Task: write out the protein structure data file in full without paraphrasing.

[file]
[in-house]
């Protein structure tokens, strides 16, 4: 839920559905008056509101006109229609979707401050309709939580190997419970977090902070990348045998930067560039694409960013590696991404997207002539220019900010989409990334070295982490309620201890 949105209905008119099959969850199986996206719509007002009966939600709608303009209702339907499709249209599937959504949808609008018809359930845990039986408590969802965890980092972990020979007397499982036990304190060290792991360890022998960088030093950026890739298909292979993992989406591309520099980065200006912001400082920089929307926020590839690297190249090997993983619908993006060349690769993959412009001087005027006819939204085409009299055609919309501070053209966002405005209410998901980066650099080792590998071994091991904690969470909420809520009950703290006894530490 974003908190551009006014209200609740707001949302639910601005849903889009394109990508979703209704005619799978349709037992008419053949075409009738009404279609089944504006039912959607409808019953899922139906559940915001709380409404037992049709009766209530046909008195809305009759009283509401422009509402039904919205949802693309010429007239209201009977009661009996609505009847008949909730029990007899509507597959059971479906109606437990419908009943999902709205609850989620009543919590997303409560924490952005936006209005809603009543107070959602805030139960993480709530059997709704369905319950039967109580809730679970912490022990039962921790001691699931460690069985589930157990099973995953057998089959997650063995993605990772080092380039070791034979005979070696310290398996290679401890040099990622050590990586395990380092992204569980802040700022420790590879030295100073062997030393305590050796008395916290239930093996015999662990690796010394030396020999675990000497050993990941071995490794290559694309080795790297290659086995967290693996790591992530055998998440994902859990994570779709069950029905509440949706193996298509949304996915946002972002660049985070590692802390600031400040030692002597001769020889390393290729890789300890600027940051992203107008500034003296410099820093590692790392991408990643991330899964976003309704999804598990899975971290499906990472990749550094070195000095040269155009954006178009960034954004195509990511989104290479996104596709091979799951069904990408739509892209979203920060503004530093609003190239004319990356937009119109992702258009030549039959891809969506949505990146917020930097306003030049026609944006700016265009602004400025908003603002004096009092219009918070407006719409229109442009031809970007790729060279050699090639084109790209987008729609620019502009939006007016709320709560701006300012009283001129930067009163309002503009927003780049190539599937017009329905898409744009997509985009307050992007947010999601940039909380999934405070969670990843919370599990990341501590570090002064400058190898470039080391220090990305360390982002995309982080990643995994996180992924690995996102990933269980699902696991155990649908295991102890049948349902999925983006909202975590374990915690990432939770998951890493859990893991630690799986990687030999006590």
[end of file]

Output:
[in-house]
């Protein structure tokens, strides 16, 4: 839920559905008056509101006109229609979707401050309709939580190997419970977090902070990348045998930067560039694409960013590696991404997207002539220019900010989409990334070295982490309620201890 949105209905008119099959969850199986996206719509007002009966939600709608303009209702339907499709249209599937959504949808609008018809359930845990039986408590969802965890980092972990020979007397499982036990304190060290792991360890022998960088030093950026890739298909292979993992989406591309520099980065200006912001400082920089929307926020590839690297190249090997993983619908993006060349690769993959412009001087005027006819939204085409009299055609919309501070053209966002405005209410998901980066650099080792590998071994091991904690969470909420809520009950703290006894530490 974003908190551009006014209200609740707001949302639910601005849903889009394109990508979703209704005619799978349709037992008419053949075409009738009404279609089944504006039912959607409808019953899922139906559940915001709380409404037992049709009766209530046909008195809305009759009283509401422009509402039904919205949802693309010429007239209201009977009661009996609505009847008949909730029990007899509507597959059971479906109606437990419908009943999902709205609850989620009543919590997303409560924490952005936006209005809603009543107070959602805030139960993480709530059997709704369905319950039967109580809730679970912490022990039962921790001691699931460690069985589930157990099973995953057998089959997650063995993605990772080092380039070791034979005979070696310290398996290679401890040099990622050590990586395990380092992204569980802040700022420790590879030295100073062997030393305590050796008395916290239930093996015999662990690796010394030396020999675990000497050993990941071995490794290559694309080795790297290659086995967290693996790591992530055998998440994902859990994570779709069950029905509440949706193996298509949304996915946002972002660049985070590692802390600031400040030692002597001769020889390393290729890789300890600027940051992203107008500034003296410099820093590692790392991408990643991330899964976003309704999804598990899975971290499906990472990749550094070195000095040269155009954006178009960034954004195509990511989104290479996104596709091979799951069904990408739509892209979203920060503004530093609003190239004319990356937009119109992702258009030549039959891809969506949505990146917020930097306003030049026609944006700016265009602004400025908003603002004096009092219009918070407006719409229109442009031809970007790729060279050699090639084109790209987008729609620019502009939006007016709320709560701006300012009283001129930067009163309002503009927003780049190539599937017009329905898409744009997509985009307050992007947010999601940039909380999934405070969670990843919370599990990341501590570090002064400058190898470039080391220090990305360390982002995309982080990643995994996180992924690995996102990933269980699902696991155990649908295991102890049948349902999925983006909202975590374990915690990432939770998951890493859990893991630690799986990687030999006590």